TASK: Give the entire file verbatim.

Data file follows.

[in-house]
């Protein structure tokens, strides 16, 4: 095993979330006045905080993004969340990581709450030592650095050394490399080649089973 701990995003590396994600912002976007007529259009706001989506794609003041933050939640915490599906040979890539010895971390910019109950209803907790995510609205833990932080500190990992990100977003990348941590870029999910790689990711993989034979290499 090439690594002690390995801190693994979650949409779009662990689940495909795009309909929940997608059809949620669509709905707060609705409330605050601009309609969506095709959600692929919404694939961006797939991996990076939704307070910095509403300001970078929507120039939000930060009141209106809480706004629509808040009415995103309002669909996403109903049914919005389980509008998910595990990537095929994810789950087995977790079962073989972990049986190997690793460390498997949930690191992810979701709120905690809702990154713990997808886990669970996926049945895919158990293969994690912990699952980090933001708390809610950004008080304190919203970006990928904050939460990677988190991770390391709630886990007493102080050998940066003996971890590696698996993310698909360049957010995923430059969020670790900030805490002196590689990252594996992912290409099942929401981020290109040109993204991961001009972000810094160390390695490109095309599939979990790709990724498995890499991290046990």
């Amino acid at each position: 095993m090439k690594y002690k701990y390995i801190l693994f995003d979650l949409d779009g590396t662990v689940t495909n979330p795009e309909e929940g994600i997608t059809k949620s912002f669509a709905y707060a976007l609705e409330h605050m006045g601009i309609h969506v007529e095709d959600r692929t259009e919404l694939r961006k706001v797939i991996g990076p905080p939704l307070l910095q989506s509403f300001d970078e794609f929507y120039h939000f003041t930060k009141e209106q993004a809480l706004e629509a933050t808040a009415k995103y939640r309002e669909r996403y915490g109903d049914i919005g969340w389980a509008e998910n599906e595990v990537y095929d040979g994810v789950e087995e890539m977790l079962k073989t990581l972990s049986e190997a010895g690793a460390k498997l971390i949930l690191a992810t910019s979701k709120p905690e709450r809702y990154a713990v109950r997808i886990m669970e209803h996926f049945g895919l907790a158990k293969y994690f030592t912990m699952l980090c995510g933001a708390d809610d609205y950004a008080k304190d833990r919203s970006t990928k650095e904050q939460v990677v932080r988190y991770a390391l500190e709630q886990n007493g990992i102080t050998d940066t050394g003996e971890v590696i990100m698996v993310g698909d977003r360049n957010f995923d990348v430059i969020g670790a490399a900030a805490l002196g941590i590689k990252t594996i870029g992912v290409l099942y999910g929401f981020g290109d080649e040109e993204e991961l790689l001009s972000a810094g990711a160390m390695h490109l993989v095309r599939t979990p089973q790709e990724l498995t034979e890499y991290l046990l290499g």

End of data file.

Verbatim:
[in-house]
């Protein structure tokens, strides 16, 4: 095993979330006045905080993004969340990581709450030592650095050394490399080649089973 701990995003590396994600912002976007007529259009706001989506794609003041933050939640915490599906040979890539010895971390910019109950209803907790995510609205833990932080500190990992990100977003990348941590870029999910790689990711993989034979290499 090439690594002690390995801190693994979650949409779009662990689940495909795009309909929940997608059809949620669509709905707060609705409330605050601009309609969506095709959600692929919404694939961006797939991996990076939704307070910095509403300001970078929507120039939000930060009141209106809480706004629509808040009415995103309002669909996403109903049914919005389980509008998910595990990537095929994810789950087995977790079962073989972990049986190997690793460390498997949930690191992810979701709120905690809702990154713990997808886990669970996926049945895919158990293969994690912990699952980090933001708390809610950004008080304190919203970006990928904050939460990677988190991770390391709630886990007493102080050998940066003996971890590696698996993310698909360049957010995923430059969020670790900030805490002196590689990252594996992912290409099942929401981020290109040109993204991961001009972000810094160390390695490109095309599939979990790709990724498995890499991290046990």
């Amino acid at each position: 095993m090439k690594y002690k701990y390995i801190l693994f995003d979650l949409d779009g590396t662990v689940t495909n979330p795009e309909e929940g994600i997608t059809k949620s912002f669509a709905y707060a976007l609705e409330h605050m006045g601009i309609h969506v007529e095709d959600r692929t259009e919404l694939r961006k706001v797939i991996g990076p905080p939704l307070l910095q989506s509403f300001d970078e794609f929507y120039h939000f003041t930060k009141e209106q993004a809480l706004e629509a933050t808040a009415k995103y939640r309002e669909r996403y915490g109903d049914i919005g969340w389980a509008e998910n599906e595990v990537y095929d040979g994810v789950e087995e890539m977790l079962k073989t990581l972990s049986e190997a010895g690793a460390k498997l971390i949930l690191a992810t910019s979701k709120p905690e709450r809702y990154a713990v109950r997808i886990m669970e209803h996926f049945g895919l907790a158990k293969y994690f030592t912990m699952l980090c995510g933001a708390d809610d609205y950004a008080k304190d833990r919203s970006t990928k650095e904050q939460v990677v932080r988190y991770a390391l500190e709630q886990n007493g990992i102080t050998d940066t050394g003996e971890v590696i990100m698996v993310g698909d977003r360049n957010f995923d990348v430059i969020g670790a490399a900030a805490l002196g941590i590689k990252t594996i870029g992912v290409l099942y999910g929401f981020g290109d080649e040109e993204e991961l790689l001009s972000a810094g990711a160390m390695h490109l993989v095309r599939t979990p089973q790709e990724l498995t034979e890499y991290l046990l290499g």